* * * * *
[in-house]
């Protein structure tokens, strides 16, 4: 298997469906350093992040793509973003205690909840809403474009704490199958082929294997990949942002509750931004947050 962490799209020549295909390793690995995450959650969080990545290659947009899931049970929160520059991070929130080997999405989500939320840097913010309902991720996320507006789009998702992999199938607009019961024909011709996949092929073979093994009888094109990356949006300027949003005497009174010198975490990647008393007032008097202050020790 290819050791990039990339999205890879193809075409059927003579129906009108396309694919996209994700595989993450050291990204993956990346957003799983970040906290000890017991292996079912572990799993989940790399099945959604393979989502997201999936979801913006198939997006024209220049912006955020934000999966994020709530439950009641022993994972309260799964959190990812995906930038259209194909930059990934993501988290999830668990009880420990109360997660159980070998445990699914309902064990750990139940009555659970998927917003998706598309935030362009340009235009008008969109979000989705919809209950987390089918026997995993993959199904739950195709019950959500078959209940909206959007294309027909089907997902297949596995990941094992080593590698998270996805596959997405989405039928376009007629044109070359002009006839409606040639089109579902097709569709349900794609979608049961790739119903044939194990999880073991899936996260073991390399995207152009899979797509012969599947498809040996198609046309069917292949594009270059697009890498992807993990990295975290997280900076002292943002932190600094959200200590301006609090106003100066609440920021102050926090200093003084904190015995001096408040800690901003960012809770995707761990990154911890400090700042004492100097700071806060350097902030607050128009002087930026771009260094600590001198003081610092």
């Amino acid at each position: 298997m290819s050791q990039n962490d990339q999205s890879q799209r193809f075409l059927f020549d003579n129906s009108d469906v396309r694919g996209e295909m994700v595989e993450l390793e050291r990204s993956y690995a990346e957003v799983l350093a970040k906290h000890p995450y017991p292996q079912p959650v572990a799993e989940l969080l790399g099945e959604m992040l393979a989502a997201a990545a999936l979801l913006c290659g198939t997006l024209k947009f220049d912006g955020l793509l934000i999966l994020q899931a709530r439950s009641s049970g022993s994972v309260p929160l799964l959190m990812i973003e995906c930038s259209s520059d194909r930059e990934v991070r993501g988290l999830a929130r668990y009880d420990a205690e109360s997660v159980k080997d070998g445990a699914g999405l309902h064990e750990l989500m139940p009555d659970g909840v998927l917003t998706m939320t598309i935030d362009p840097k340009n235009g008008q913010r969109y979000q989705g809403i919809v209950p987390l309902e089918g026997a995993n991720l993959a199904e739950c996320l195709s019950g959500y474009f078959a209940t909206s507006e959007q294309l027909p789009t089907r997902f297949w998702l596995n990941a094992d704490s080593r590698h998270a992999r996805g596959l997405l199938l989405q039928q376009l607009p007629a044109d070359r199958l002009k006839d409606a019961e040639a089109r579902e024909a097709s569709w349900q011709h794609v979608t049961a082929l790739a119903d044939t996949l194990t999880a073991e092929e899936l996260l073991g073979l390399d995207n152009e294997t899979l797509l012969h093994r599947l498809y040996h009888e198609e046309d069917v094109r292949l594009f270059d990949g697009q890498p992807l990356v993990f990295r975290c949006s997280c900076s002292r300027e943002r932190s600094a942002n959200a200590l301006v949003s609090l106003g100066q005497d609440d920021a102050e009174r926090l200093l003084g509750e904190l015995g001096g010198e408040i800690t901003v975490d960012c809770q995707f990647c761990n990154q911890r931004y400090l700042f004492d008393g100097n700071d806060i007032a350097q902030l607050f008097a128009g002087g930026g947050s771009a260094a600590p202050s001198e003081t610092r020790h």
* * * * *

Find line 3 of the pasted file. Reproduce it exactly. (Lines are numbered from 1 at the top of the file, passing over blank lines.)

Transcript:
């Amino acid at each position: 298997m290819s050791q990039n962490d990339q999205s890879q799209r193809f075409l059927f020549d003579n129906s009108d469906v396309r694919g996209e295909m994700v595989e993450l390793e050291r990204s993956y690995a990346e957003v799983l350093a970040k906290h000890p995450y017991p292996q079912p959650v572990a799993e989940l969080l790399g099945e959604m992040l393979a989502a997201a990545a999936l979801l913006c290659g198939t997006l024209k947009f220049d912006g955020l793509l934000i999966l994020q899931a709530r439950s009641s049970g022993s994972v309260p929160l799964l959190m990812i973003e995906c930038s259209s520059d194909r930059e990934v991070r993501g988290l999830a929130r668990y009880d420990a205690e109360s997660v159980k080997d070998g445990a699914g999405l309902h064990e750990l989500m139940p009555d659970g909840v998927l917003t998706m939320t598309i935030d362009p840097k340009n235009g008008q913010r969109y979000q989705g809403i919809v209950p987390l309902e089918g026997a995993n991720l993959a199904e739950c996320l195709s019950g959500y474009f078959a209940t909206s507006e959007q294309l027909p789009t089907r997902f297949w998702l596995n990941a094992d704490s080593r590698h998270a992999r996805g596959l997405l199938l989405q039928q376009l607009p007629a044109d070359r199958l002009k006839d409606a019961e040639a089109r579902e024909a097709s569709w349900q011709h794609v979608t049961a082929l790739a119903d044939t996949l194990t999880a073991e092929e899936l996260l073991g073979l390399d995207n152009e294997t899979l797509l012969h093994r599947l498809y040996h009888e198609e046309d069917v094109r292949l594009f270059d990949g697009q890498p992807l990356v993990f990295r975290c949006s997280c900076s002292r300027e943002r932190s600094a942002n959200a200590l301006v949003s609090l106003g100066q005497d609440d920021a102050e009174r926090l200093l003084g509750e904190l015995g001096g010198e408040i800690t901003v975490d960012c809770q995707f990647c761990n990154q911890r931004y400090l700042f004492d008393g100097n700071d806060i007032a350097q902030l607050f008097a128009g002087g930026g947050s771009a260094a600590p202050s001198e003081t610092r020790h």